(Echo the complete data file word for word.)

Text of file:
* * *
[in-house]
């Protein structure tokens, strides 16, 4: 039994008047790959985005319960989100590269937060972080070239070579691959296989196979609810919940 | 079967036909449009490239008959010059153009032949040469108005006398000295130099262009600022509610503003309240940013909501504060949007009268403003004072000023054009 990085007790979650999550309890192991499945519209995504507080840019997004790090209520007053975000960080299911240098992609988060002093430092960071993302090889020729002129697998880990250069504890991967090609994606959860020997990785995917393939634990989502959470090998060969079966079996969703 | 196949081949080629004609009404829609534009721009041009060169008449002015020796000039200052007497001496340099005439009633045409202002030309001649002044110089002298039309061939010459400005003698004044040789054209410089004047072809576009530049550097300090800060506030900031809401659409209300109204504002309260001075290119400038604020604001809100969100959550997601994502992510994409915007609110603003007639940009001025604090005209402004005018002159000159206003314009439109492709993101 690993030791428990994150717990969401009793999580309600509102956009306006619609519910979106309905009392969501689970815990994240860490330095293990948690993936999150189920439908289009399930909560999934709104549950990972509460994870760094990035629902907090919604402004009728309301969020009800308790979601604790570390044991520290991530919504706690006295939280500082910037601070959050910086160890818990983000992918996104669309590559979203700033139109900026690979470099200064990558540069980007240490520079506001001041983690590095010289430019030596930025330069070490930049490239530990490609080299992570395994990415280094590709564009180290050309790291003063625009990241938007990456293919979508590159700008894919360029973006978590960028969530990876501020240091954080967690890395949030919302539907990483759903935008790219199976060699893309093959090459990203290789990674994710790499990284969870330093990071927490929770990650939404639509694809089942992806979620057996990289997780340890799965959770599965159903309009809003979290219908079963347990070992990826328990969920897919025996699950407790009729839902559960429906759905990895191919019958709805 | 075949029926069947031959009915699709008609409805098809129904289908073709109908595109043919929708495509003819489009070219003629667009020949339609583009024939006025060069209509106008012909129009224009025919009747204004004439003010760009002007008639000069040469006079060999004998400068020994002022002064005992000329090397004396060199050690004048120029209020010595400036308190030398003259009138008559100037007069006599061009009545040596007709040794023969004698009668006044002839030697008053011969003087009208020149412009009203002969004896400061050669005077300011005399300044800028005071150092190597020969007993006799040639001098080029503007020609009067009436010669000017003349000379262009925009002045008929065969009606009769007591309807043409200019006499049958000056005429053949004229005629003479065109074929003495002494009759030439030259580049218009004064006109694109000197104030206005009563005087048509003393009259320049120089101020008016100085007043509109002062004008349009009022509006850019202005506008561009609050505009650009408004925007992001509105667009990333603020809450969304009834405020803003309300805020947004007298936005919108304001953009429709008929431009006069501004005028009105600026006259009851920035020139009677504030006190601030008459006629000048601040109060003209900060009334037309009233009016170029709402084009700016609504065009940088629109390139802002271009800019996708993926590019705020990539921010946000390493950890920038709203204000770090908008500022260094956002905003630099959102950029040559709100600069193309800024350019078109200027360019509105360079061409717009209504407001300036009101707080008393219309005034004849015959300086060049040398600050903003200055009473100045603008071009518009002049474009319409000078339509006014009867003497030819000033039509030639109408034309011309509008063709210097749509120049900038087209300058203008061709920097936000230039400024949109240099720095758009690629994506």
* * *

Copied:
[in-house]
């Protein structure tokens, strides 16, 4: 039994008047790959985005319960989100590269937060972080070239070579691959296989196979609810919940 | 079967036909449009490239008959010059153009032949040469108005006398000295130099262009600022509610503003309240940013909501504060949007009268403003004072000023054009 990085007790979650999550309890192991499945519209995504507080840019997004790090209520007053975000960080299911240098992609988060002093430092960071993302090889020729002129697998880990250069504890991967090609994606959860020997990785995917393939634990989502959470090998060969079966079996969703 | 196949081949080629004609009404829609534009721009041009060169008449002015020796000039200052007497001496340099005439009633045409202002030309001649002044110089002298039309061939010459400005003698004044040789054209410089004047072809576009530049550097300090800060506030900031809401659409209300109204504002309260001075290119400038604020604001809100969100959550997601994502992510994409915007609110603003007639940009001025604090005209402004005018002159000159206003314009439109492709993101 690993030791428990994150717990969401009793999580309600509102956009306006619609519910979106309905009392969501689970815990994240860490330095293990948690993936999150189920439908289009399930909560999934709104549950990972509460994870760094990035629902907090919604402004009728309301969020009800308790979601604790570390044991520290991530919504706690006295939280500082910037601070959050910086160890818990983000992918996104669309590559979203700033139109900026690979470099200064990558540069980007240490520079506001001041983690590095010289430019030596930025330069070490930049490239530990490609080299992570395994990415280094590709564009180290050309790291003063625009990241938007990456293919979508590159700008894919360029973006978590960028969530990876501020240091954080967690890395949030919302539907990483759903935008790219199976060699893309093959090459990203290789990674994710790499990284969870330093990071927490929770990650939404639509694809089942992806979620057996990289997780340890799965959770599965159903309009809003979290219908079963347990070992990826328990969920897919025996699950407790009729839902559960429906759905990895191919019958709805 | 075949029926069947031959009915699709008609409805098809129904289908073709109908595109043919929708495509003819489009070219003629667009020949339609583009024939006025060069209509106008012909129009224009025919009747204004004439003010760009002007008639000069040469006079060999004998400068020994002022002064005992000329090397004396060199050690004048120029209020010595400036308190030398003259009138008559100037007069006599061009009545040596007709040794023969004698009668006044002839030697008053011969003087009208020149412009009203002969004896400061050669005077300011005399300044800028005071150092190597020969007993006799040639001098080029503007020609009067009436010669000017003349000379262009925009002045008929065969009606009769007591309807043409200019006499049958000056005429053949004229005629003479065109074929003495002494009759030439030259580049218009004064006109694109000197104030206005009563005087048509003393009259320049120089101020008016100085007043509109002062004008349009009022509006850019202005506008561009609050505009650009408004925007992001509105667009990333603020809450969304009834405020803003309300805020947004007298936005919108304001953009429709008929431009006069501004005028009105600026006259009851920035020139009677504030006190601030008459006629000048601040109060003209900060009334037309009233009016170029709402084009700016609504065009940088629109390139802002271009800019996708993926590019705020990539921010946000390493950890920038709203204000770090908008500022260094956002905003630099959102950029040559709100600069193309800024350019078109200027360019509105360079061409717009209504407001300036009101707080008393219309005034004849015959300086060049040398600050903003200055009473100045603008071009518009002049474009319409000078339509006014009867003497030819000033039509030639109408034309011309509008063709210097749509120049900038087209300058203008061709920097936000230039400024949109240099720095758009690629994506």